Professional Audiology Testing is Essential to the Management of Hearing Loss

Audiology in its current form is practiced by highly trained and qualified healthcare professionals, but the earliest progress in this field began in the 1920s with the invention of a piece of equipment now known as an audiometer. The device was initially employed more as a research tool rather than for routine diagnostic purposes. In fact, it was not until the mid-1940s, when many of the service men returning home from World War 2 displayed signs of noise-induced hearing loss, that its value as a means of determining the extent of impairment was fully leveraged.

The audiometer soon became a reasonably reliable means to identify those subjects that might benefit from a hearing aid and the science of audiology was born. There have been many significant advances in the allied technology and instrumentation since those early days. Today, new hearing tests based upon several decades of research are available. They employ cutting-edge technological advances to undertake intensive studies of the functioning of the outer and middle ear, as well as the cochlea and the auditory nerve.

The increased knowledge gained from such testing has also led to advances in hearing aid design. Not only have these evolved from rather bulky boxes, connected by cords to an earpiece, to minute devices hidden in the ear canal, but they can also be tuned to amplify the specific frequencies that are most impaired.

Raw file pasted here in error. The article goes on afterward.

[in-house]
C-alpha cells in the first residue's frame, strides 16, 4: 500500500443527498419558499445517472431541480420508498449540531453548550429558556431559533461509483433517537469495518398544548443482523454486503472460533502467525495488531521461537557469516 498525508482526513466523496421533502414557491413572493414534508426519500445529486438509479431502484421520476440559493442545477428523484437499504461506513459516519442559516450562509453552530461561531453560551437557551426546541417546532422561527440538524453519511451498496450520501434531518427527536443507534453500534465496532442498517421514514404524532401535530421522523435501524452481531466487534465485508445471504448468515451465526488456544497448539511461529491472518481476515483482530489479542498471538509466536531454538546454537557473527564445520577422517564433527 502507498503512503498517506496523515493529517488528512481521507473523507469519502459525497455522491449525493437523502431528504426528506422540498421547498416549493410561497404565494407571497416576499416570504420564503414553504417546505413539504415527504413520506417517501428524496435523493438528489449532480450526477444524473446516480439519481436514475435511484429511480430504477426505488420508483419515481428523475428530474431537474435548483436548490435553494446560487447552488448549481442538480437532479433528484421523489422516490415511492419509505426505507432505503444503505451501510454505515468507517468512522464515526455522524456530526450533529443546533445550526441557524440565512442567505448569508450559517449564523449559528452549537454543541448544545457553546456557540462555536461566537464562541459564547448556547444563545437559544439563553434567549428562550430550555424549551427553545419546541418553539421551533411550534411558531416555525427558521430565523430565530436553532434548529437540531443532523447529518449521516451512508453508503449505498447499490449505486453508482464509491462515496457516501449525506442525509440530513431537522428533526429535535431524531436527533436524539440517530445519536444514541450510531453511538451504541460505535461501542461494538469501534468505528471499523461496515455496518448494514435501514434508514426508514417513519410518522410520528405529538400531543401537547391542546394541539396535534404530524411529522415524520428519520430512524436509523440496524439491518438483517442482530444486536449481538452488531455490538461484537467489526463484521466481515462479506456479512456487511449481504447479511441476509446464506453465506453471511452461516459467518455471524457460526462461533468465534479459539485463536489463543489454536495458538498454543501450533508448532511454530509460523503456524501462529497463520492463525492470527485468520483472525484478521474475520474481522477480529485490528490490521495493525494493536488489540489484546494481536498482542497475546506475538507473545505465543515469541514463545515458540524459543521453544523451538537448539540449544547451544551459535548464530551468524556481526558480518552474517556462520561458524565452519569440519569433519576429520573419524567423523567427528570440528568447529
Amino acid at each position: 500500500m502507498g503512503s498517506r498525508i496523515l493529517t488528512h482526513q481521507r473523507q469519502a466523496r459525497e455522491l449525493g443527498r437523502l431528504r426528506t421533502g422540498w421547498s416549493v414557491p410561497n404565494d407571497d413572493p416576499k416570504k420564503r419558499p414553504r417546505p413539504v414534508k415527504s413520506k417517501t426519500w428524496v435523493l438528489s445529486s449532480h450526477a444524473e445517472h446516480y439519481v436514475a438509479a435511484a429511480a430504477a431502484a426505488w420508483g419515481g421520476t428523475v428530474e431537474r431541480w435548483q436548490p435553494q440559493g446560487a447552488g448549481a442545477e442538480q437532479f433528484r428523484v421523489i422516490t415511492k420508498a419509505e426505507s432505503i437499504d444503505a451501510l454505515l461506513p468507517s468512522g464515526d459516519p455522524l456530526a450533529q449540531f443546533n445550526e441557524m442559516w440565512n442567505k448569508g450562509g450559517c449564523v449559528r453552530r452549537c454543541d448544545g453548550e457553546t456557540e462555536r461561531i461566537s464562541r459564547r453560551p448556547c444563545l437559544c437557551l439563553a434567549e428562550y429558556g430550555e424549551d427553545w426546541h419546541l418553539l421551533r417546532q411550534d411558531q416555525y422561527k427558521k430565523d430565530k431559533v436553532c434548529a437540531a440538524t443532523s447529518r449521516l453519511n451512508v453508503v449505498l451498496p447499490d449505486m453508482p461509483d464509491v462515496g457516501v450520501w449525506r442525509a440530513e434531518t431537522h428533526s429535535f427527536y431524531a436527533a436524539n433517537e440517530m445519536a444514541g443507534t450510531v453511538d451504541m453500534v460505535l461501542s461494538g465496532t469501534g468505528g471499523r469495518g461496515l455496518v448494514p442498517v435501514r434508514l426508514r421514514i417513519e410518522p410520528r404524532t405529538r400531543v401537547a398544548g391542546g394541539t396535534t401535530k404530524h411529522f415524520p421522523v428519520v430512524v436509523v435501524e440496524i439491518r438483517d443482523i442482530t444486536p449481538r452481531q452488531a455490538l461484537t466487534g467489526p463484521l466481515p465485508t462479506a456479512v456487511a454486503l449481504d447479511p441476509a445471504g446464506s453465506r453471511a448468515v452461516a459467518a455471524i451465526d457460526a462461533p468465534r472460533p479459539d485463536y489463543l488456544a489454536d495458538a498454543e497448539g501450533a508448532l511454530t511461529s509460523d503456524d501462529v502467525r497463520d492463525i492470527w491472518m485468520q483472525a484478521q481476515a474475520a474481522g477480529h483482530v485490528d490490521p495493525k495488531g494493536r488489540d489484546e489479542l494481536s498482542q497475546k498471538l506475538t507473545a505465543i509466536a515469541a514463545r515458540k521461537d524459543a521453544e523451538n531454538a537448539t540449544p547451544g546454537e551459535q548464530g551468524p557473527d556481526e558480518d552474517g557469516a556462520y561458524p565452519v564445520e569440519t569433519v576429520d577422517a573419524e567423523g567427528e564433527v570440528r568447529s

A visit to an audiology clinic does not require a letter of referral from a doctor, but an appointment will be necessary. On arrival, the first step will be to conduct a physical examination of the ear, to check for signs of infection of some anatomical abnormality that should, instead, be referred to an ENT specialist. If the preliminary examination shows nothing, then an audiogram will be the next step. This is performed by using the audiometer, which is designed to generate sounds corresponding to frequencies that fall within the range of normal human audibility – between 250 and 8000 Hertz (Hz). Audiology studies on normal subjects confirm that, these sounds should be heard at volumes of 20 decibels (dB) or less.

Where a frequency is not discerned in this range, the volume is increased until it is, and the machine plots the dB value against the frequency, in order to produce a graph known as an audiogram. The test is applied to both sides via the ear canal and also, with a special attachment, via the mastoid bone behind the ear. This helps to distinguish conductive from sensorineural and mixed hearing loss, and will influence its management.

The Ear Institute operates well-equipped, centres throughout South Africa and offers advanced audiology services, hearing aids and cochlear implants.

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